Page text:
• Well, I think it depends. From my understandings, it may be a real perfect, or it may not. May have can be used to talk about possibility in the past. Whether it's a real perfect or not relies entirely on the meaning it conveys. Is the speaker talking about the possibility of the present state based on something that locates in time before (the meaning of 'real perfect'), or is he or she simply saying what possibly happened in the past? If it's the former, then it's a real perfect; if it's the latter, then it's not a real perfect. – Fantasier May 1 '14 at 12:26
  • Quite so, I think I have figured it out. Thx! @Fantasier – Kinzle B May 1 '14 at 12:32
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1. Who sent those flowers?- I'm not sure. It could have been your mother.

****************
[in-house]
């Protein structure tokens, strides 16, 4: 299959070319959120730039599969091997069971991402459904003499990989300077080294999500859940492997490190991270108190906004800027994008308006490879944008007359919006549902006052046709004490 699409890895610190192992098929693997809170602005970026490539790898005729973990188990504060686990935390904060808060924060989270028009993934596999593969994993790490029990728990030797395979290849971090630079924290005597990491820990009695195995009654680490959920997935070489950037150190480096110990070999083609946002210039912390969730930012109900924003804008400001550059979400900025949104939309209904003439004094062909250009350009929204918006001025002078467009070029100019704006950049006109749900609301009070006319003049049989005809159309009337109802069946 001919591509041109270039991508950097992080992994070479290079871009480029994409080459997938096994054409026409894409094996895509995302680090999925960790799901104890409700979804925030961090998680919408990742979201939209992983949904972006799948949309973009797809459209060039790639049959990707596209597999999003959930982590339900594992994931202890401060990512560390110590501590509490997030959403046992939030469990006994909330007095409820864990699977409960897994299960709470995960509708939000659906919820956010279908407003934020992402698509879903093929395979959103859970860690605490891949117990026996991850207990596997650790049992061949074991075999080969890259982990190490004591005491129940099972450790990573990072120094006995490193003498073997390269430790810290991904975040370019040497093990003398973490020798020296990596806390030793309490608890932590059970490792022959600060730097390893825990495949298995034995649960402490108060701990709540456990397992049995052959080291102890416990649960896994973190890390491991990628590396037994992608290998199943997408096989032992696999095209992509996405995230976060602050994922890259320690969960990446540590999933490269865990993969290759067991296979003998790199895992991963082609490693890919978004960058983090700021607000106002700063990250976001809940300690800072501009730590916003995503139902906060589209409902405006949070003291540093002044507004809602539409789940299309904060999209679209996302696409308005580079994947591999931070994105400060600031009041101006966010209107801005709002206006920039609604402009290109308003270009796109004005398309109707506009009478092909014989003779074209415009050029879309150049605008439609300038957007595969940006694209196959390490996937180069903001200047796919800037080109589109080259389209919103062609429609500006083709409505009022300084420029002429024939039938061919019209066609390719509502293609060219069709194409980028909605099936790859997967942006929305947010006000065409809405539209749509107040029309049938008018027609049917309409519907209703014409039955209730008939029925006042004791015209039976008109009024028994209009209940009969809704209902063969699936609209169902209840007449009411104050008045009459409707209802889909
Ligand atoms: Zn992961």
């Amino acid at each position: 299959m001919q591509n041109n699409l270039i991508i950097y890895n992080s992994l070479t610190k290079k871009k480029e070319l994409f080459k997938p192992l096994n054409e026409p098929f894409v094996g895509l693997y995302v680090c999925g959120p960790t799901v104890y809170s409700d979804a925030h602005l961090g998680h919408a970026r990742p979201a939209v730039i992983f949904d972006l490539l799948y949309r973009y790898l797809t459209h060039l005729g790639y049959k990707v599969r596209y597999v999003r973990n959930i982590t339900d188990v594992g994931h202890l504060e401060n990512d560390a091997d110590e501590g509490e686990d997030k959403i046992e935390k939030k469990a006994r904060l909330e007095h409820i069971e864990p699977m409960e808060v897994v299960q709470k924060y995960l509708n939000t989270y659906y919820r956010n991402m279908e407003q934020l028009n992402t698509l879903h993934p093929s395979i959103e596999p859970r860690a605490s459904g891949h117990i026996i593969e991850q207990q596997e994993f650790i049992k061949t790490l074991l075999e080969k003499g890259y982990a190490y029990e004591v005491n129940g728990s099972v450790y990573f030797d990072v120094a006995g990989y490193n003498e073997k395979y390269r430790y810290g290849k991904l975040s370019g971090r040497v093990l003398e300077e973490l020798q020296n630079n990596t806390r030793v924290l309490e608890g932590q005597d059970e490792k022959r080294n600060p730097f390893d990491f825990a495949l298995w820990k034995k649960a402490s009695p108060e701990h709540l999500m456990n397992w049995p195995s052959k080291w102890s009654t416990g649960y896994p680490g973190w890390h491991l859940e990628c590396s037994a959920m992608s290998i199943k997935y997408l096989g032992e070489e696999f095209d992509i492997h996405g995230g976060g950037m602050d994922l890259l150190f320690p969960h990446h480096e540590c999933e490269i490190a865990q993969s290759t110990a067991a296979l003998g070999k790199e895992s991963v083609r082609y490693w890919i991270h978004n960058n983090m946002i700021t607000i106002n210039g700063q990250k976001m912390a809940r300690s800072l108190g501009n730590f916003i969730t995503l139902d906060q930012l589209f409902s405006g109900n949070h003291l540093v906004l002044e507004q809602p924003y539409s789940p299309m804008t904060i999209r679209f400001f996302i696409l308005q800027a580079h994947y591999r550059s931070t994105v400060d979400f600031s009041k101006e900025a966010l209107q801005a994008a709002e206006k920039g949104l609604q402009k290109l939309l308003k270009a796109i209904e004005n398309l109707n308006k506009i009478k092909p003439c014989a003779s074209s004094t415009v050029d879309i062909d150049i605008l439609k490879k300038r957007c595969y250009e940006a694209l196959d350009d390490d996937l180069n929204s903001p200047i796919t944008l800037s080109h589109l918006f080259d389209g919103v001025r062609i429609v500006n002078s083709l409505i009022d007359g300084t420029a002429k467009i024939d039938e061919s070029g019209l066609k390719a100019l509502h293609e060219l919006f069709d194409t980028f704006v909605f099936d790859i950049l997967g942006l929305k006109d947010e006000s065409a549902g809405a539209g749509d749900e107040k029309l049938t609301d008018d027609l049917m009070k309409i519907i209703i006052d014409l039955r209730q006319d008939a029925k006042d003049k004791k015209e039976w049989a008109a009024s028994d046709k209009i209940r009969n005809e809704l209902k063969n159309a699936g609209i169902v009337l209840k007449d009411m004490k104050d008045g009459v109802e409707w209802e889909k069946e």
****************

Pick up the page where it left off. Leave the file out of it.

The above is correct written form. There's a lot of latitude with speaking, of course. Here are some alternatives:

  • Who sent these flowers? Couda' been your mother.
  • Who sent these flowers? Maybe your mother?
  • Who sent these flowers? Could be your mother. <- not likely but understandable. This and other types of "incorrect and slightly odd" spoken responses happens often enough. It can make one think a second longer to fill in the gap or an opportunity to make a joke: "Oh! My mother turned into flowers? So who do you think sent my mother? (haha)"

2) He could have been Prime Minister now if he hadn't decided to leave politics.

The above is correct written form. You could find a place for your "could be" form in spoken language as a parallel, emphatic, emotional voice. The following illustrates this with a similar construction, but with some necessary context: